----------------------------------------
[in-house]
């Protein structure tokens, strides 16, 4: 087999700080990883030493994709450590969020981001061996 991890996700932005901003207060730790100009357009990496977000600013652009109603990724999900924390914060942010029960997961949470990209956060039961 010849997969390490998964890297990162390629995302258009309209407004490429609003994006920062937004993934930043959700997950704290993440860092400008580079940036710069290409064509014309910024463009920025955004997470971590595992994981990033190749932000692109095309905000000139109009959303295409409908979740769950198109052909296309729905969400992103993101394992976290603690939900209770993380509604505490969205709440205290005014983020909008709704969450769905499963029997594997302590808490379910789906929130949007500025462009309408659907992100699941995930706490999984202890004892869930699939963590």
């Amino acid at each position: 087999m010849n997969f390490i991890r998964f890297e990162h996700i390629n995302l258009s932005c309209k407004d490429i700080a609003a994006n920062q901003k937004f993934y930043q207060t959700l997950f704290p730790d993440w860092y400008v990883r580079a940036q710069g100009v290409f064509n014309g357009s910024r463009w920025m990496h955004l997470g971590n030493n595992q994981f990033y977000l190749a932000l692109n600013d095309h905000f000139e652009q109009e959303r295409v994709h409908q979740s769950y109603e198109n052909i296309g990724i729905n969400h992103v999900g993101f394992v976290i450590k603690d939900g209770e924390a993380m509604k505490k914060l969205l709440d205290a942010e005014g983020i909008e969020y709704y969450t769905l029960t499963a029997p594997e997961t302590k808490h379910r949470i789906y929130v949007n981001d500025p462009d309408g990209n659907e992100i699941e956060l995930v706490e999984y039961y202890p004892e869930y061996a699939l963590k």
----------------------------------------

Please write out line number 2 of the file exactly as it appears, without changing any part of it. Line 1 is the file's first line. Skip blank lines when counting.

């Protein structure tokens, strides 16, 4: 087999700080990883030493994709450590969020981001061996 991890996700932005901003207060730790100009357009990496977000600013652009109603990724999900924390914060942010029960997961949470990209956060039961 010849997969390490998964890297990162390629995302258009309209407004490429609003994006920062937004993934930043959700997950704290993440860092400008580079940036710069290409064509014309910024463009920025955004997470971590595992994981990033190749932000692109095309905000000139109009959303295409409908979740769950198109052909296309729905969400992103993101394992976290603690939900209770993380509604505490969205709440205290005014983020909008709704969450769905499963029997594997302590808490379910789906929130949007500025462009309408659907992100699941995930706490999984202890004892869930699939963590």